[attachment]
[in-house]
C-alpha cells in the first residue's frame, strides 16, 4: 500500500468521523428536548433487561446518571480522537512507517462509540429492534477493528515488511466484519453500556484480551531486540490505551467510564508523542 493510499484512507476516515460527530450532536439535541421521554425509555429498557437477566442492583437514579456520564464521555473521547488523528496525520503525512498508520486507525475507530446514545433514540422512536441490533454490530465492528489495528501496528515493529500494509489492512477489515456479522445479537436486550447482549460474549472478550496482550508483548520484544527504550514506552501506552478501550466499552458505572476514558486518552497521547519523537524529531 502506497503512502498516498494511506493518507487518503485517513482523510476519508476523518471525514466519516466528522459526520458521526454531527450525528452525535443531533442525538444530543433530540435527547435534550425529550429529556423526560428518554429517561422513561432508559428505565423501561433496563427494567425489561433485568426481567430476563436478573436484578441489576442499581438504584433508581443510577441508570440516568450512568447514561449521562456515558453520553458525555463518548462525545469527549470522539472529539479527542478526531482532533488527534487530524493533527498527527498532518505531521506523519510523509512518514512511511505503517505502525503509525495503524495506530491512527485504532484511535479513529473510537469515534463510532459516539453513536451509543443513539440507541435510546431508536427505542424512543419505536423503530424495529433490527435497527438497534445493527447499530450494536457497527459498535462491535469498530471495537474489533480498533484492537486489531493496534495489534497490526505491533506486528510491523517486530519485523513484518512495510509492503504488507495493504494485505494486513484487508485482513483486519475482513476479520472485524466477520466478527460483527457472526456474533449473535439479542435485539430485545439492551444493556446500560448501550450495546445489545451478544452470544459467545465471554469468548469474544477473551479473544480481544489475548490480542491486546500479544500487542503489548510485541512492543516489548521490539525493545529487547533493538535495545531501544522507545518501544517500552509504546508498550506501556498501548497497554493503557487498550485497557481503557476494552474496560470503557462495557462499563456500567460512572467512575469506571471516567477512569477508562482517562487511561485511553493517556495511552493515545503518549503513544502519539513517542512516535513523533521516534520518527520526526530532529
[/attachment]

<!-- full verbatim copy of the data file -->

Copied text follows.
[in-house]
C-alpha cells in the first residue's frame, strides 16, 4: 500500500468521523428536548433487561446518571480522537512507517462509540429492534477493528515488511466484519453500556484480551531486540490505551467510564508523542 493510499484512507476516515460527530450532536439535541421521554425509555429498557437477566442492583437514579456520564464521555473521547488523528496525520503525512498508520486507525475507530446514545433514540422512536441490533454490530465492528489495528501496528515493529500494509489492512477489515456479522445479537436486550447482549460474549472478550496482550508483548520484544527504550514506552501506552478501550466499552458505572476514558486518552497521547519523537524529531 502506497503512502498516498494511506493518507487518503485517513482523510476519508476523518471525514466519516466528522459526520458521526454531527450525528452525535443531533442525538444530543433530540435527547435534550425529550429529556423526560428518554429517561422513561432508559428505565423501561433496563427494567425489561433485568426481567430476563436478573436484578441489576442499581438504584433508581443510577441508570440516568450512568447514561449521562456515558453520553458525555463518548462525545469527549470522539472529539479527542478526531482532533488527534487530524493533527498527527498532518505531521506523519510523509512518514512511511505503517505502525503509525495503524495506530491512527485504532484511535479513529473510537469515534463510532459516539453513536451509543443513539440507541435510546431508536427505542424512543419505536423503530424495529433490527435497527438497534445493527447499530450494536457497527459498535462491535469498530471495537474489533480498533484492537486489531493496534495489534497490526505491533506486528510491523517486530519485523513484518512495510509492503504488507495493504494485505494486513484487508485482513483486519475482513476479520472485524466477520466478527460483527457472526456474533449473535439479542435485539430485545439492551444493556446500560448501550450495546445489545451478544452470544459467545465471554469468548469474544477473551479473544480481544489475548490480542491486546500479544500487542503489548510485541512492543516489548521490539525493545529487547533493538535495545531501544522507545518501544517500552509504546508498550506501556498501548497497554493503557487498550485497557481503557476494552474496560470503557462495557462499563456500567460512572467512575469506571471516567477512569477508562482517562487511561485511553493517556495511552493515545503518549503513544502519539513517542512516535513523533521516534520518527520526526530532529